1=1

1+2=3

3

^{2}+4^{2}=5^{2}
3

^{3}+4^{3}+5^{3}=6^{3}
Using a common analogy, one might say that science and technology
as we know them today constitute just the tip of the iceberg. Approximately 90%
of an iceberg floating in the ocean is beneath the surface. Today’s science has
been looking only at the tip of reality; most of it is hidden. But, like most analogies,
this analogy is not perfect. Most of today’s science is based on and limited to
materialistic concepts. If the sum total of today’s scientific knowledge is the
tip of an iceberg, physical reality is the rest of the iceberg,

*plus*all the oceans of the world. As we shall see, simple math shows us that reality is much more than that which has weight and takes up space.
In fact, it has been proved mathematically that reality is
infinite.

The mathematics used by scientists today has, as its most
important system of logic, ‘the calculus’ of infinitesimals which was developed
by Leibniz and Newton, about 350 years ago. Almost all of our detailed
understanding of physical reality and the resulting technology we have today,
employs ‘the calculus’, but the calculus of Newton and Leibniz simply does not
work at the quantum level. Why? Because it depends on the assumption that
reality can be divided into ever smaller bits. This is not actually the case.
We have known for more than 70 years that we exist in a quantized world. There
is a smallest bit, beyond which no division is possible. The calculus works as
well as it does only because that smallest bit is so much smaller than anything
we can directly measure, that for the purposes of building things from skyscrapers
to microscopic electronic circuits, the error is not significant. But for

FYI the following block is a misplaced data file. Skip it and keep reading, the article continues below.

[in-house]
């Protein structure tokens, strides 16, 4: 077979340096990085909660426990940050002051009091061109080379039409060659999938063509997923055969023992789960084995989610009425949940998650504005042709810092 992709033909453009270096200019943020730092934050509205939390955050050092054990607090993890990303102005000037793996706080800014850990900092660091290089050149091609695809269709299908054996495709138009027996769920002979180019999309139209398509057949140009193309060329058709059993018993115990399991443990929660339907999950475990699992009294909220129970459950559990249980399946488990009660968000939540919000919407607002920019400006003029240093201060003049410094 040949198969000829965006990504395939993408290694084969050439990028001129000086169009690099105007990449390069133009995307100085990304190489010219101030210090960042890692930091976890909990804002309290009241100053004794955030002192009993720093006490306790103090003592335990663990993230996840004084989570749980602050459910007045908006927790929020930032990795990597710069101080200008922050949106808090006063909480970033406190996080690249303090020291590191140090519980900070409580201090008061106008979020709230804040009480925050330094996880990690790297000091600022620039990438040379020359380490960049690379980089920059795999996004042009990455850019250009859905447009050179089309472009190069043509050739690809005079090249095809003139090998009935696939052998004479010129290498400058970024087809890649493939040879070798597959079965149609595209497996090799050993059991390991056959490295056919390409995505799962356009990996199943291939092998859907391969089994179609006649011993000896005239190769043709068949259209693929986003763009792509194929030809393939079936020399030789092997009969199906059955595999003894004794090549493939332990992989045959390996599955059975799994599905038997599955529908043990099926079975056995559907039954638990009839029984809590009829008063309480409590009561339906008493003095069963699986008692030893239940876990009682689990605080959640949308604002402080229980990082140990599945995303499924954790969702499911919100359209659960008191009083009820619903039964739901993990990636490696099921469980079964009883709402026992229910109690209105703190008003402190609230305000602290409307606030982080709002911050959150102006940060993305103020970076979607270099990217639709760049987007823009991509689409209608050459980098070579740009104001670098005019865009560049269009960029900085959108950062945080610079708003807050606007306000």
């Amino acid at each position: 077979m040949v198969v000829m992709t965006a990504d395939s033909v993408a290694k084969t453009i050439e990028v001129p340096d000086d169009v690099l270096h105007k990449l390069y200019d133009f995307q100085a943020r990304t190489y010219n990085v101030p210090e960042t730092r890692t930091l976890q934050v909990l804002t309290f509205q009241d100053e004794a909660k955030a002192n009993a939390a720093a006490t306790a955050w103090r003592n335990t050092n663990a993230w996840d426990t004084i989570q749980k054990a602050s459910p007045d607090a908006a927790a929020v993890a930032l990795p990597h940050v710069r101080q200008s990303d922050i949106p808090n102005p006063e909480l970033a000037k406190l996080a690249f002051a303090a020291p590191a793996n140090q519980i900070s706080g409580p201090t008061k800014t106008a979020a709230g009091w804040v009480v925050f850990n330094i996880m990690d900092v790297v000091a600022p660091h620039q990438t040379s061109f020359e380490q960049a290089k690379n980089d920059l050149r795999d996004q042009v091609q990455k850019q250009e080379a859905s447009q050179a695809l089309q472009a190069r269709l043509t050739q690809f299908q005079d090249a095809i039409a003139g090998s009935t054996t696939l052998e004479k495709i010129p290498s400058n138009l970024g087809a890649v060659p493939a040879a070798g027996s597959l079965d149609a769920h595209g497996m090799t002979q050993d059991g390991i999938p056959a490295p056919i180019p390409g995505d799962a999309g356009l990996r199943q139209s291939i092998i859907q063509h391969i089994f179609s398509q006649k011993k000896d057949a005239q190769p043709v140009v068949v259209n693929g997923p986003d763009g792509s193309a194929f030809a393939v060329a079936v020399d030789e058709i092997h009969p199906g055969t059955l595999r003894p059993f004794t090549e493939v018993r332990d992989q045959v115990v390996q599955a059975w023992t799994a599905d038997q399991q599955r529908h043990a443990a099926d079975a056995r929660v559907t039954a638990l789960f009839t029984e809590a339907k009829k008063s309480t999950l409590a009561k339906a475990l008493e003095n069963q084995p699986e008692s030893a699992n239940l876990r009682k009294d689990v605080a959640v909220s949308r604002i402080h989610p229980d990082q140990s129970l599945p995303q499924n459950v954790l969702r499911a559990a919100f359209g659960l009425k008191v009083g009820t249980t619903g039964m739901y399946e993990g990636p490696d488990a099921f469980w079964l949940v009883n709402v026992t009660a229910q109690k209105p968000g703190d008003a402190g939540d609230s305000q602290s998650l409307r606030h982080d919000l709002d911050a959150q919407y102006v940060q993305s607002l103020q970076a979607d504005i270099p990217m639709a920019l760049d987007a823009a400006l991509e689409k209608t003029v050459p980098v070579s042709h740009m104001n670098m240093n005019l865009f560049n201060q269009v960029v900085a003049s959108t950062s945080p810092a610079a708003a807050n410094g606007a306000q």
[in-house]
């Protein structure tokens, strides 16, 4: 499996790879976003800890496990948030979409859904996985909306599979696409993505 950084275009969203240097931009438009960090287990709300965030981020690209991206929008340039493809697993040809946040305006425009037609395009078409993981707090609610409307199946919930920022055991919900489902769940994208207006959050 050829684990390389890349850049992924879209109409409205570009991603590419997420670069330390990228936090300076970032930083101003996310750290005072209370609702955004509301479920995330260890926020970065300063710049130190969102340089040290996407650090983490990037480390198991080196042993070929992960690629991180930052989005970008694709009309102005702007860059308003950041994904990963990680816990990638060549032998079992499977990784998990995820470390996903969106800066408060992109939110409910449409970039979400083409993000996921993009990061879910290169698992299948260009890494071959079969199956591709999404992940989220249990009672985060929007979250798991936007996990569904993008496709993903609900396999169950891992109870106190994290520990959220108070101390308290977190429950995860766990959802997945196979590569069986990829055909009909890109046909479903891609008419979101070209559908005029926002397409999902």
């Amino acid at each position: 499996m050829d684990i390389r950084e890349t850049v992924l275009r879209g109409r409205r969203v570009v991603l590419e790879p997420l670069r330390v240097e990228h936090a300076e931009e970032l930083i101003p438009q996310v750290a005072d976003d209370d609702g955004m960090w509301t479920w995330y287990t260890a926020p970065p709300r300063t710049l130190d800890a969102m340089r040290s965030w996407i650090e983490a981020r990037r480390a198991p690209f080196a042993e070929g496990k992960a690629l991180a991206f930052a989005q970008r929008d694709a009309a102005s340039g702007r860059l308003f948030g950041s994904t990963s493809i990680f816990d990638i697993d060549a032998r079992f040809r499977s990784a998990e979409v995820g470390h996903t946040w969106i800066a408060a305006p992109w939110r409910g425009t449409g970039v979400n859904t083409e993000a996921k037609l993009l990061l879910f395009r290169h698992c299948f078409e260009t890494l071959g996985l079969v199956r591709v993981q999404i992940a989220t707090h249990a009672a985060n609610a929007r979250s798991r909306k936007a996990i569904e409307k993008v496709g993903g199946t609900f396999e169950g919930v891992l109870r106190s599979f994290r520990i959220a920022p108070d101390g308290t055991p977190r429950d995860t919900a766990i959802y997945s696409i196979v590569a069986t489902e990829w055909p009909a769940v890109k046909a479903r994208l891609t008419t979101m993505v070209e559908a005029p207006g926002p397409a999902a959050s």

describing quantum phenomena, the calculus is totally inappropriate and leads to much of the confusion that causes scientists to think that quantum experiments produce weird results.

Max Planck, who discovered the fact that we live in a
quantized universe, said: “Science advances from funeral to funeral!” meaning
that scientists, like most people, get locked into a paradigm, - a way of
thinking, and cannot see beyond it. Right now, they can’t seem to see beyond
the calculus and binary logic. But in order to begin to investigate the rest of
the iceberg, we have to go beyond the calculus and binary logic.

Binary logic is the basis of a mathematical system called
Boolean algebra and today’ computers are simple binary computing machines.
Again, this has been sufficient for today’s technology for the most part, but,
like the calculus, it is inadequate to deal with quantum phenomena and the
inclusion of consciousness, which quantum physics demands. What does work, is
the Calculus of Distinctions and triadic logic. They are basic to the
Close-Neppe paradigm. But, you may think, if I don’t understand the calculus of
Newton, how can I expect to understand a new calculus and logic? Fortunately
they are more basic than ‘the calculus’ and binary logic, and easier to
understand!

OK. With that intro, we are ready to start. Contemplate the
symmetrical sequence of equations above and below. They are known as
Diophantine equations (after the Greek mathematician Diophantus). Notice that
they progress from I to 3 dimension-wise (indicated by power: a 2D area is an
integer squared, a 3D volume is an integer cubed. All symmetric particles are volumetric.

1=1 =1

1+2=3 =3

3

^{2}+4^{2}=5^{2 =25}
3

^{3}+4^{3}+5^{3}=6^{3 =216}
## No comments:

## Post a Comment